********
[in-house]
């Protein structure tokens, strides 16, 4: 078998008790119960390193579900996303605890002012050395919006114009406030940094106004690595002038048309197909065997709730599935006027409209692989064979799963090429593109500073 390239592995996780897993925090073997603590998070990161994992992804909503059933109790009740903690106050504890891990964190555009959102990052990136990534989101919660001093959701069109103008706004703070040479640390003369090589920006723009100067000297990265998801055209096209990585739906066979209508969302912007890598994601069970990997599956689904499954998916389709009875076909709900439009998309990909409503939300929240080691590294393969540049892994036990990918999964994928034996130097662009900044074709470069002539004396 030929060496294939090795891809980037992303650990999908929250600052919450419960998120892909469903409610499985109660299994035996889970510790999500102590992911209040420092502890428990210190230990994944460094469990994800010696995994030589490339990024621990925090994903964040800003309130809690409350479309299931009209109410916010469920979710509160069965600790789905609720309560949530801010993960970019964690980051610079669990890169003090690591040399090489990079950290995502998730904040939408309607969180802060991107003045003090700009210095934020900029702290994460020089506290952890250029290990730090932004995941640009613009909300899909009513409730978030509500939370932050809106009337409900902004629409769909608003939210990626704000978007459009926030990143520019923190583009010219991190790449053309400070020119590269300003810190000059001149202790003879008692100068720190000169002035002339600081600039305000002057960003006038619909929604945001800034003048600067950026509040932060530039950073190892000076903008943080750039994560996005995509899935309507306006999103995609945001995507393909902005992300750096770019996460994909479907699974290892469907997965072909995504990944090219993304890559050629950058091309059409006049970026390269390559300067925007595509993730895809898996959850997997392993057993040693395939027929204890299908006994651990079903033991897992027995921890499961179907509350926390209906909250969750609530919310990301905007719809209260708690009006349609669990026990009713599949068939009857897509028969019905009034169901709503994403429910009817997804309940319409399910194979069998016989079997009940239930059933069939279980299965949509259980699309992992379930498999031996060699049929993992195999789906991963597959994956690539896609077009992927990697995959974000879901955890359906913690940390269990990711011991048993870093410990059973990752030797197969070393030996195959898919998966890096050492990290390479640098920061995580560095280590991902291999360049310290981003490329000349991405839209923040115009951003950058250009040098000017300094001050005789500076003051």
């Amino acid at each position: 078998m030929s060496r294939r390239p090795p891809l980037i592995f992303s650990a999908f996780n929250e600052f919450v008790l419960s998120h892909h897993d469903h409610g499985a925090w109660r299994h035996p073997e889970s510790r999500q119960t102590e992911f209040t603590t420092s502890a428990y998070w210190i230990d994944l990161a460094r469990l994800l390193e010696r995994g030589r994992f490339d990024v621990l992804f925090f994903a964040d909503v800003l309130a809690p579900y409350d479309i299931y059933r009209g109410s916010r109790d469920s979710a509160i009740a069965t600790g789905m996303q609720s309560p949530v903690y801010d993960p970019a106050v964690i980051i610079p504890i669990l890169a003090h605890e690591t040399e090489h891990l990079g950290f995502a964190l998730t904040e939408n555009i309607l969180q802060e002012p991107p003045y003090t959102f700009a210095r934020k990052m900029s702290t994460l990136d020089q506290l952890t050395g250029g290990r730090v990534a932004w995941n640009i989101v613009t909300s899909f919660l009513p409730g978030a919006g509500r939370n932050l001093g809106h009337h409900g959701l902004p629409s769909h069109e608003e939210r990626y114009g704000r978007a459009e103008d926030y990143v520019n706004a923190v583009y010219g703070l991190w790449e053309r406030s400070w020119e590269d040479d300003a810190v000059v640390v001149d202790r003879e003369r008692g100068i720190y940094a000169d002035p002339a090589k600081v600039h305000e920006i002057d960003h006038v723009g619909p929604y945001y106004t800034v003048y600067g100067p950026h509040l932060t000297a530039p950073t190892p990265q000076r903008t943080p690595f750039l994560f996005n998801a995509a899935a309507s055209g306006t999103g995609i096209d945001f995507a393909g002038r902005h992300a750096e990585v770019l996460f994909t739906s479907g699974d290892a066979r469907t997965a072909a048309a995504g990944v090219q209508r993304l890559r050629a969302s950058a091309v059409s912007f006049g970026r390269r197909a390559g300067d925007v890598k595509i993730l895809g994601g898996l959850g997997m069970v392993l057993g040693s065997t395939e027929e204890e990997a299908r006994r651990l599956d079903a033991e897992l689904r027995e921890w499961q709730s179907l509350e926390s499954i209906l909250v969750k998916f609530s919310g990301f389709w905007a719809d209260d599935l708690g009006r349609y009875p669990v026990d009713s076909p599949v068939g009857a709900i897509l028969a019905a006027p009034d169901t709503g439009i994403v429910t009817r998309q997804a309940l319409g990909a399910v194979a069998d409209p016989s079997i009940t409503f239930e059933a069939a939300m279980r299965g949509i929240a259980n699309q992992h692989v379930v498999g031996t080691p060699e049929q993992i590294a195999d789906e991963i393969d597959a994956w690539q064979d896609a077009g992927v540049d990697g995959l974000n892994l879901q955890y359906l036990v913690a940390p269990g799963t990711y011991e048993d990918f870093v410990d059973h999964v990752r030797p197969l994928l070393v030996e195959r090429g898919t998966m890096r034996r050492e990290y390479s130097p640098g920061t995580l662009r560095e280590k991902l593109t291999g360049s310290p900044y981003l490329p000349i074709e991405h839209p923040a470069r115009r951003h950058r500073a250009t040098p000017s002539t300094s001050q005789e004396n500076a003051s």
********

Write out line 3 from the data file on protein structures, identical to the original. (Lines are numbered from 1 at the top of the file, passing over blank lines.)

């Amino acid at each position: 078998m030929s060496r294939r390239p090795p891809l980037i592995f992303s650990a999908f996780n929250e600052f919450v008790l419960s998120h892909h897993d469903h409610g499985a925090w109660r299994h035996p073997e889970s510790r999500q119960t102590e992911f209040t603590t420092s502890a428990y998070w210190i230990d994944l990161a460094r469990l994800l390193e010696r995994g030589r994992f490339d990024v621990l992804f925090f994903a964040d909503v800003l309130a809690p579900y409350d479309i299931y059933r009209g109410s916010r109790d469920s979710a509160i009740a069965t600790g789905m996303q609720s309560p949530v903690y801010d993960p970019a106050v964690i980051i610079p504890i669990l890169a003090h605890e690591t040399e090489h891990l990079g950290f995502a964190l998730t904040e939408n555009i309607l969180q802060e002012p991107p003045y003090t959102f700009a210095r934020k990052m900029s702290t994460l990136d020089q506290l952890t050395g250029g290990r730090v990534a932004w995941n640009i989101v613009t909300s899909f919660l009513p409730g978030a919006g509500r939370n932050l001093g809106h009337h409900g959701l902004p629409s769909h069109e608003e939210r990626y114009g704000r978007a459009e103008d926030y990143v520019n706004a923190v583009y010219g703070l991190w790449e053309r406030s400070w020119e590269d040479d300003a810190v000059v640390v001149d202790r003879e003369r008692g100068i720190y940094a000169d002035p002339a090589k600081v600039h305000e920006i002057d960003h006038v723009g619909p929604y945001y106004t800034v003048y600067g100067p950026h509040l932060t000297a530039p950073t190892p990265q000076r903008t943080p690595f750039l994560f996005n998801a995509a899935a309507s055209g306006t999103g995609i096209d945001f995507a393909g002038r902005h992300a750096e990585v770019l996460f994909t739906s479907g699974d290892a066979r469907t997965a072909a048309a995504g990944v090219q209508r993304l890559r050629a969302s950058a091309v059409s912007f006049g970026r390269r197909a390559g300067d925007v890598k595509i993730l895809g994601g898996l959850g997997m069970v392993l057993g040693s065997t395939e027929e204890e990997a299908r006994r651990l599956d079903a033991e897992l689904r027995e921890w499961q709730s179907l509350e926390s499954i209906l909250v969750k998916f609530s919310g990301f389709w905007a719809d209260d599935l708690g009006r349609y009875p669990v026990d009713s076909p599949v068939g009857a709900i897509l028969a019905a006027p009034d169901t709503g439009i994403v429910t009817r998309q997804a309940l319409g990909a399910v194979a069998d409209p016989s079997i009940t409503f239930e059933a069939a939300m279980r299965g949509i929240a259980n699309q992992h692989v379930v498999g031996t080691p060699e049929q993992i590294a195999d789906e991963i393969d597959a994956w690539q064979d896609a077009g992927v540049d990697g995959l974000n892994l879901q955890y359906l036990v913690a940390p269990g799963t990711y011991e048993d990918f870093v410990d059973h999964v990752r030797p197969l994928l070393v030996e195959r090429g898919t998966m890096r034996r050492e990290y390479s130097p640098g920061t995580l662009r560095e280590k991902l593109t291999g360049s310290p900044y981003l490329p000349i074709e991405h839209p923040a470069r115009r951003h950058r500073a250009t040098p000017s002539t300094s001050q005789e004396n500076a003051s």